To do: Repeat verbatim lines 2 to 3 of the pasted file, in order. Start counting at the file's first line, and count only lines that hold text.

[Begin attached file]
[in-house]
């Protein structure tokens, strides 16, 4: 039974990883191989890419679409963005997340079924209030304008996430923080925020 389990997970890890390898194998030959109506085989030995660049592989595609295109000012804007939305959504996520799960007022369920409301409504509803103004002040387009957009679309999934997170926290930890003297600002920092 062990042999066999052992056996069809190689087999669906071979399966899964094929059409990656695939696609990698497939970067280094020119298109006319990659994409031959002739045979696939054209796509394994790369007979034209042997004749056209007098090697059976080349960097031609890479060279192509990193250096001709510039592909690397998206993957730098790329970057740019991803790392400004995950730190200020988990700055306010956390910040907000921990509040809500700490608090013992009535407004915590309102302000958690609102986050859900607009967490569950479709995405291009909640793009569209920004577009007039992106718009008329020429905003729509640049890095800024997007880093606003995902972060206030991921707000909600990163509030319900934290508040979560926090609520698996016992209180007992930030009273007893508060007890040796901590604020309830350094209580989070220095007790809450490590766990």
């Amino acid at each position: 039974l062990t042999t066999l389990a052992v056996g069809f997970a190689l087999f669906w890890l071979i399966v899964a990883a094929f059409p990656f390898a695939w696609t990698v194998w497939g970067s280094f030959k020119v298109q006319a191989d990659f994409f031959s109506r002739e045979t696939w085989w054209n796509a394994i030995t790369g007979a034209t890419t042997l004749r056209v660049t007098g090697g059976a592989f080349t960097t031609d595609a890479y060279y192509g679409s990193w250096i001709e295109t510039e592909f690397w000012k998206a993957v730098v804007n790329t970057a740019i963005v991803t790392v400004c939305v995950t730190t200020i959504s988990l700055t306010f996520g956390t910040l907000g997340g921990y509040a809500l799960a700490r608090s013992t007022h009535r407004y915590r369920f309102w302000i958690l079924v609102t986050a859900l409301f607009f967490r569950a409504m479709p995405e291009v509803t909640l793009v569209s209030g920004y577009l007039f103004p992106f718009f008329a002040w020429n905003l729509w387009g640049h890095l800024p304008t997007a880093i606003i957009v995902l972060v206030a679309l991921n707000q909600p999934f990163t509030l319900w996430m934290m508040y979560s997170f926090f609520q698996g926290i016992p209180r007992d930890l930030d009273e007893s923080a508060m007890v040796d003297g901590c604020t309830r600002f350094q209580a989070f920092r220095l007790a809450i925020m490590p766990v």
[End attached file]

């Protein structure tokens, strides 16, 4: 039974990883191989890419679409963005997340079924209030304008996430923080925020 389990997970890890390898194998030959109506085989030995660049592989595609295109000012804007939305959504996520799960007022369920409301409504509803103004002040387009957009679309999934997170926290930890003297600002920092 062990042999066999052992056996069809190689087999669906071979399966899964094929059409990656695939696609990698497939970067280094020119298109006319990659994409031959002739045979696939054209796509394994790369007979034209042997004749056209007098090697059976080349960097031609890479060279192509990193250096001709510039592909690397998206993957730098790329970057740019991803790392400004995950730190200020988990700055306010956390910040907000921990509040809500700490608090013992009535407004915590309102302000958690609102986050859900607009967490569950479709995405291009909640793009569209920004577009007039992106718009008329020429905003729509640049890095800024997007880093606003995902972060206030991921707000909600990163509030319900934290508040979560926090609520698996016992209180007992930030009273007893508060007890040796901590604020309830350094209580989070220095007790809450490590766990």
């Amino acid at each position: 039974l062990t042999t066999l389990a052992v056996g069809f997970a190689l087999f669906w890890l071979i399966v899964a990883a094929f059409p990656f390898a695939w696609t990698v194998w497939g970067s280094f030959k020119v298109q006319a191989d990659f994409f031959s109506r002739e045979t696939w085989w054209n796509a394994i030995t790369g007979a034209t890419t042997l004749r056209v660049t007098g090697g059976a592989f080349t960097t031609d595609a890479y060279y192509g679409s990193w250096i001709e295109t510039e592909f690397w000012k998206a993957v730098v804007n790329t970057a740019i963005v991803t790392v400004c939305v995950t730190t200020i959504s988990l700055t306010f996520g956390t910040l907000g997340g921990y509040a809500l799960a700490r608090s013992t007022h009535r407004y915590r369920f309102w302000i958690l079924v609102t986050a859900l409301f607009f967490r569950a409504m479709p995405e291009v509803t909640l793009v569209s209030g920004y577009l007039f103004p992106f718009f008329a002040w020429n905003l729509w387009g640049h890095l800024p304008t997007a880093i606003i957009v995902l972060v206030a679309l991921n707000q909600p999934f990163t509030l319900w996430m934290m508040y979560s997170f926090f609520q698996g926290i016992p209180r007992d930890l930030d009273e007893s923080a508060m007890v040796d003297g901590c604020t309830r600002f350094q209580a989070f920092r220095l007790a809450i925020m490590p766990v």